City of Jackals

City of Jackals

Book - 2016
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Mourad Hafiz appears to have dropped out of university and disappeared. Engaged by his family to try and find him, Makana comes to believe that the Hafiz boy became involved in some kind of political activity just prior to his disappearance. But before he can discover more, the investigation is sidetracked: a severed head turns up on the riverbank next to his home, and Makana finds himself drawn into ethnic rivalry and gang war among young men from South Sudan. The trail leads from a church in the slums and the benevolent work of the larger-than-life Rev. Preston Corbis and sister Liz to the enigmatic Ihsan Qaddus and the Hesira Institute.

The fifth installment of this acclaimed series is set in Egypt in December 2005. While Cairo is torn by the protests by South Sudanese refugees demanding their rights, President Mubarak has just been re-elected by a dubious 88 percent majority in the country's first multi-party elections. In response to what appears to be flagrant election-rigging, there are early stirrings of organized political opposition to the regime. Change is afoot and Makana is in danger of being swept away in the seismic shifts of his adopted nation.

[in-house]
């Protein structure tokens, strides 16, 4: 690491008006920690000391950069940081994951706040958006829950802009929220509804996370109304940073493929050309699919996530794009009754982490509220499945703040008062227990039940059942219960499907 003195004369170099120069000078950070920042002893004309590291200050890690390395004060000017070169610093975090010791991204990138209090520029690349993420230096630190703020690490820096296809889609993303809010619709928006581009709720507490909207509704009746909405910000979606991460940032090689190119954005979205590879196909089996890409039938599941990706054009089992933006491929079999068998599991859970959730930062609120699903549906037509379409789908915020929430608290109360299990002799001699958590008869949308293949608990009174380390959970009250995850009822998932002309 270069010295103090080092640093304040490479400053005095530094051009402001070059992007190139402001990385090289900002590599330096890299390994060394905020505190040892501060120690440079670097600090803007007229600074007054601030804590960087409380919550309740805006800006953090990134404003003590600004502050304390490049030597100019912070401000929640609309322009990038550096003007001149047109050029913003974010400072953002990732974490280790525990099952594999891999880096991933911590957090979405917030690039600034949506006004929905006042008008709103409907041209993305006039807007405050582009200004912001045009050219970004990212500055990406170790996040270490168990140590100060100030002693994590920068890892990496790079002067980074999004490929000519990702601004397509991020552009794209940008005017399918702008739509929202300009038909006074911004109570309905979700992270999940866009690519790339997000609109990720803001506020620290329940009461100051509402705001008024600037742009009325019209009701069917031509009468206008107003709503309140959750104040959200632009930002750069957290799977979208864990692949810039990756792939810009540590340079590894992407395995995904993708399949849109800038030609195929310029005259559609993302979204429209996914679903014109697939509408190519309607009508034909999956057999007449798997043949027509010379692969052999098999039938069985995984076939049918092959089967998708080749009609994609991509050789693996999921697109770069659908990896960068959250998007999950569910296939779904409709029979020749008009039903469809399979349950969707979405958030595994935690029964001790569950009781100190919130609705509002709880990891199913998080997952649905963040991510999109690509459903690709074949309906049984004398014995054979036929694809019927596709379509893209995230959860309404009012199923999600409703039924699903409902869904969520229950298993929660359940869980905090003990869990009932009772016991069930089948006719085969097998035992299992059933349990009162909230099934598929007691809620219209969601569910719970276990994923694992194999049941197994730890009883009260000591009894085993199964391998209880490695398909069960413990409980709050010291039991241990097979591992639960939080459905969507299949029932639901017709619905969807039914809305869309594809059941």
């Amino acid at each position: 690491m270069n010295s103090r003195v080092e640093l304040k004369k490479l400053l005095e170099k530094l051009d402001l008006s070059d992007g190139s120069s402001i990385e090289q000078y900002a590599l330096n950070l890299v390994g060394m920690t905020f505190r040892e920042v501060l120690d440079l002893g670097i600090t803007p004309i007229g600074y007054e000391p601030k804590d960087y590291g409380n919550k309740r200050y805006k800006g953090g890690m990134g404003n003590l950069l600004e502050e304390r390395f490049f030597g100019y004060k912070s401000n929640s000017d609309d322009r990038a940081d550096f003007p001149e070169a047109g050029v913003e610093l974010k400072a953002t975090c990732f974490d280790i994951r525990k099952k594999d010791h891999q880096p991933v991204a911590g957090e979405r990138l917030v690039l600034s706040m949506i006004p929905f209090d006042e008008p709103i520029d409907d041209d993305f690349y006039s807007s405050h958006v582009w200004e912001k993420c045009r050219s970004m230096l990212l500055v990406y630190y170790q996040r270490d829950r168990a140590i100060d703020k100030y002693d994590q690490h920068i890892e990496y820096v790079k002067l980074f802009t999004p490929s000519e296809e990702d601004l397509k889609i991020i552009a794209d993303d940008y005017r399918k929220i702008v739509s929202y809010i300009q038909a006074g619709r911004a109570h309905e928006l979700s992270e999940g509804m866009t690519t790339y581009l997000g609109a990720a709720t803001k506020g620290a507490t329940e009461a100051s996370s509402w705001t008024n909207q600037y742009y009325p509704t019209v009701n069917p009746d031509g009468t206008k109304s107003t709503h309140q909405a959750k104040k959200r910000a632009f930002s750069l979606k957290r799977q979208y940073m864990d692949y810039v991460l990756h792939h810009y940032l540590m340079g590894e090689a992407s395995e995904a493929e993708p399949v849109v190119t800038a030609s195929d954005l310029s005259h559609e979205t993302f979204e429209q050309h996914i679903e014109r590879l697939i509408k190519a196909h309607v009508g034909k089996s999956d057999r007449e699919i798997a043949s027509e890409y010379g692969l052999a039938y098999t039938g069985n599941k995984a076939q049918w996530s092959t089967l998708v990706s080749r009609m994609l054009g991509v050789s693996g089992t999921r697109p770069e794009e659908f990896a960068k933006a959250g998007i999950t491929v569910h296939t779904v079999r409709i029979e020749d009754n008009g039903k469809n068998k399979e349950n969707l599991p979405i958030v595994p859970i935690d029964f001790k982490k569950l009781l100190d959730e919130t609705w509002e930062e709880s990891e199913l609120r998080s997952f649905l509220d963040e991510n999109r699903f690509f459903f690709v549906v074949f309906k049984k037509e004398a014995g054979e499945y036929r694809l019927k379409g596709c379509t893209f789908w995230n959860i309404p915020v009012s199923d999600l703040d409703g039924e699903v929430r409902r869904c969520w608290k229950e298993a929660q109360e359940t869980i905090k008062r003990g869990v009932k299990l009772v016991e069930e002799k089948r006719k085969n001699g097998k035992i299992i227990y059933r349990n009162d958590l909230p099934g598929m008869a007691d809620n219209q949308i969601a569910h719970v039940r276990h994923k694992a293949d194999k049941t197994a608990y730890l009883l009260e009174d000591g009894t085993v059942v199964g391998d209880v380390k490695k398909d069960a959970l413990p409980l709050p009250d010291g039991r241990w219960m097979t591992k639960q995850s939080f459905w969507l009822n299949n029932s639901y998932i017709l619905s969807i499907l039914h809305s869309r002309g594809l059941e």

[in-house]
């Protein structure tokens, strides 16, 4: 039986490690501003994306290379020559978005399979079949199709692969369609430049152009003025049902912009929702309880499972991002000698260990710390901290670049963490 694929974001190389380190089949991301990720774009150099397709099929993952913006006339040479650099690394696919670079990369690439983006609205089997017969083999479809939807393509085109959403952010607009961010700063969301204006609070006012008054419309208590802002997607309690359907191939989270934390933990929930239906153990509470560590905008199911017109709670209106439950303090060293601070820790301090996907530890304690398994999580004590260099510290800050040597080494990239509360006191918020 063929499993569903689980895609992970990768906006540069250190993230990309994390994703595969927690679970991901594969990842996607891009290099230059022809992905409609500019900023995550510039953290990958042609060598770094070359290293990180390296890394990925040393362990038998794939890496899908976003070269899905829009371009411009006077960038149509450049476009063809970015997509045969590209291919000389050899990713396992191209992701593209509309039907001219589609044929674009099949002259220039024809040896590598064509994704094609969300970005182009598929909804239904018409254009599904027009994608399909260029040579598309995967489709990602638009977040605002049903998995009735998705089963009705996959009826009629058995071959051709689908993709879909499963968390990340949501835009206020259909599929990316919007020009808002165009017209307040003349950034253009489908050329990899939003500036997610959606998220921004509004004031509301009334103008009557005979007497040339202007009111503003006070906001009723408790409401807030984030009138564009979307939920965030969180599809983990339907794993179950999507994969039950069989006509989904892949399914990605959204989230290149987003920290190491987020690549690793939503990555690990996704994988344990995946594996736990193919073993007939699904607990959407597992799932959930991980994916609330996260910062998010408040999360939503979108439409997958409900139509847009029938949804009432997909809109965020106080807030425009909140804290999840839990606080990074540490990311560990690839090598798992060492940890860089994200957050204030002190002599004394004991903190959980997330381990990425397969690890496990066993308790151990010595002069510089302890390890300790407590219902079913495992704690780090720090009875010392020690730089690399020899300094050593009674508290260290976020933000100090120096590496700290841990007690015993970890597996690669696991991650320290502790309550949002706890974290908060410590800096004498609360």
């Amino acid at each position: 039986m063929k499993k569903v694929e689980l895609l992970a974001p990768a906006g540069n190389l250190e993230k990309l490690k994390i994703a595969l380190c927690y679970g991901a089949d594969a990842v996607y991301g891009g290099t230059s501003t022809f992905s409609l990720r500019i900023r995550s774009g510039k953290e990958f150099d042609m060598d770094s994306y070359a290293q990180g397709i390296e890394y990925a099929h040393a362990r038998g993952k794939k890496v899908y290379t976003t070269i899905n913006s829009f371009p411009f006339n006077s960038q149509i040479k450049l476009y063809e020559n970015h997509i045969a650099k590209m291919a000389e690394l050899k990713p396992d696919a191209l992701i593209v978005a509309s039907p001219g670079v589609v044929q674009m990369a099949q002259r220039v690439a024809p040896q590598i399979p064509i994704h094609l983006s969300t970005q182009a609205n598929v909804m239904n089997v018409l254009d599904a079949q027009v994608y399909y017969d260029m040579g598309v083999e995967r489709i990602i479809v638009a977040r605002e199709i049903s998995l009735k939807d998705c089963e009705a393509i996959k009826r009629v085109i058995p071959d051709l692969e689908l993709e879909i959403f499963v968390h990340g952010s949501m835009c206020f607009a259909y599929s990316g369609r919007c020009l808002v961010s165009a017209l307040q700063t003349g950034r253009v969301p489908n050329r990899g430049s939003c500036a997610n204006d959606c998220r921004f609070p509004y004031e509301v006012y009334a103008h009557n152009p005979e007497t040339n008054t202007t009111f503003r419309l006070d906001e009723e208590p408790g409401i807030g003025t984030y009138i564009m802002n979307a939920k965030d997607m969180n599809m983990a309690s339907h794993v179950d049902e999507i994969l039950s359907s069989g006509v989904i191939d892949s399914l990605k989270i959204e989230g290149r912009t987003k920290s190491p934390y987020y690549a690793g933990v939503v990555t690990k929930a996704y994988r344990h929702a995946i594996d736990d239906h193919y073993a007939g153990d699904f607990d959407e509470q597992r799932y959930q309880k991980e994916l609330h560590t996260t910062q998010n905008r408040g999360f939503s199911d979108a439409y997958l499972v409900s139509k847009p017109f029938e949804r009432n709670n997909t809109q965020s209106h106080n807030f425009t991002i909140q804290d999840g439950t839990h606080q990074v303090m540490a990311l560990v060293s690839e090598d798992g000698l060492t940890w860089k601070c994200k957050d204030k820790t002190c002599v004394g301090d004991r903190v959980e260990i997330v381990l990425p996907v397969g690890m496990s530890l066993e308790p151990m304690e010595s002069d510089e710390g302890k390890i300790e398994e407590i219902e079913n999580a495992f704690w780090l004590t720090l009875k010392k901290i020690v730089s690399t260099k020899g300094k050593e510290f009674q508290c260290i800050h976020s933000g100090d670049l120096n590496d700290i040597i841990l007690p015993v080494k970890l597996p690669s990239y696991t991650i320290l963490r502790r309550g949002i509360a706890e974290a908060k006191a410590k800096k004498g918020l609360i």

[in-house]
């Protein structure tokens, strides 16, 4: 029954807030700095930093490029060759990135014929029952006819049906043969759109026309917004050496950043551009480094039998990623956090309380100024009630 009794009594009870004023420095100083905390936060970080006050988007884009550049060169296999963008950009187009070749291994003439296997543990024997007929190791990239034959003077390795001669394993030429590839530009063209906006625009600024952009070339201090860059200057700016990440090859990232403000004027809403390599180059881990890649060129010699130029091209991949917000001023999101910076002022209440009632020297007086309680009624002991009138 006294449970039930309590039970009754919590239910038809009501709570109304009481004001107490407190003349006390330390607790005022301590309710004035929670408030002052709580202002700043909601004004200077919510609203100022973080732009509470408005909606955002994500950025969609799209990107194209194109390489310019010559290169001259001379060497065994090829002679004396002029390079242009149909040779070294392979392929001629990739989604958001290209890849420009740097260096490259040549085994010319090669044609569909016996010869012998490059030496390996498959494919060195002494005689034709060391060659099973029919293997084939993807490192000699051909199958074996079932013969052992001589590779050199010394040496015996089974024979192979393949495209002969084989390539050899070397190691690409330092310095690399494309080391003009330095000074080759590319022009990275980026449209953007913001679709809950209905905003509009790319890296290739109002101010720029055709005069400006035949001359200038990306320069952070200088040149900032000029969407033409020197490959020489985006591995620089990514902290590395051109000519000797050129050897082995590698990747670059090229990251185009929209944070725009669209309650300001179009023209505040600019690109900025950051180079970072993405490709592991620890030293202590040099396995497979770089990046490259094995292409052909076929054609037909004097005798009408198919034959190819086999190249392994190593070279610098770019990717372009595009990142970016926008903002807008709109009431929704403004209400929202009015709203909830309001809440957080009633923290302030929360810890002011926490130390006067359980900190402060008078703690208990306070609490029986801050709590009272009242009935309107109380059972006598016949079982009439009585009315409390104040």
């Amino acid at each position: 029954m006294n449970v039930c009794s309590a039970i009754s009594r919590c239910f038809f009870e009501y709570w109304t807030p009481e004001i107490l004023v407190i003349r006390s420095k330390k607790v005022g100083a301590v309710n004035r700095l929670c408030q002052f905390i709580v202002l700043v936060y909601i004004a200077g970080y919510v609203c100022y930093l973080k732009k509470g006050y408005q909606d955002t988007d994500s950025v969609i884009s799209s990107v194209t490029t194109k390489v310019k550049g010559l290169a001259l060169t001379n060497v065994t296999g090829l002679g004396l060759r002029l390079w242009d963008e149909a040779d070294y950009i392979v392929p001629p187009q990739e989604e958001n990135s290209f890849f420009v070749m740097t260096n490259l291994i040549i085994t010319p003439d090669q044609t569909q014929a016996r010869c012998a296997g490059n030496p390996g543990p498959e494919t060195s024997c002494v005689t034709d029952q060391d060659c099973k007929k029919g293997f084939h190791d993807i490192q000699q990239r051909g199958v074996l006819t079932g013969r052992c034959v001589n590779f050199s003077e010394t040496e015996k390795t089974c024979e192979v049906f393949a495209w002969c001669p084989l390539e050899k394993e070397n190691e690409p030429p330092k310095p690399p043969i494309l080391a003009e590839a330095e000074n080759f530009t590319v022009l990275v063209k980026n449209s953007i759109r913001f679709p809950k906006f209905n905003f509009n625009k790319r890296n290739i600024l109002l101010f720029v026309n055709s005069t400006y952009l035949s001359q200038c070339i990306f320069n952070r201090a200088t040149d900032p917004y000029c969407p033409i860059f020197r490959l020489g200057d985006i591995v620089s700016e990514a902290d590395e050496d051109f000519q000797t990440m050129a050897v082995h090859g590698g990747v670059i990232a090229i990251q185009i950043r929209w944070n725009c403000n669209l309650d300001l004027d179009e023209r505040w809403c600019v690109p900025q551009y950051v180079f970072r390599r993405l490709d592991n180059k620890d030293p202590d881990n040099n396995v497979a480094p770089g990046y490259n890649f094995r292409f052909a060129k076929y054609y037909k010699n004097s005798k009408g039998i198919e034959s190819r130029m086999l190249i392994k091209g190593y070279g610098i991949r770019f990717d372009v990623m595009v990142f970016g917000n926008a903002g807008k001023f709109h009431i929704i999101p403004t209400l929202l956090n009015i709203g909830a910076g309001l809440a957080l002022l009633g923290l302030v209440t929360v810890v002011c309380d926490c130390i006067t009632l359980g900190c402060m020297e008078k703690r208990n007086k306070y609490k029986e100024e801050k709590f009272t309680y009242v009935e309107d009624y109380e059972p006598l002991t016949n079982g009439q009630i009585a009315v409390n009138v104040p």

Publisher: New York : Bloomsbury, 2016
Edition: First U.S. edition
ISBN: 9781632863270
1632863278
Characteristics: 440 pages ; 22 cm

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gvenkatesh
May 20, 2017

This novel in the series is still readable as an escape from the typical first-world mysteries for its locale and characters. But the series seems to have peaked at The Ghost Runner and slowly heading downhill since then.

Author sets the context for each of the novels in a political/social event in the middle-east. It works when the plot is woven well into the event. It doesn't work when it is mostly incidental to the plot as in this novel just to give it the historical fiction tag. The premise of Sudanese immigrants in Egypt that supports the plot is just coincidental with Arab Spring uprising and so the descriptions of the latter are just distractions to fill the book.

Plot is thin, type-setting makes it look heftier than it is, the characters still speak too much like westerners giving it a feel of watching a movie dubbed in English and gratuitous gore seems to be included in the same way gratuitous voilence is included in movies.

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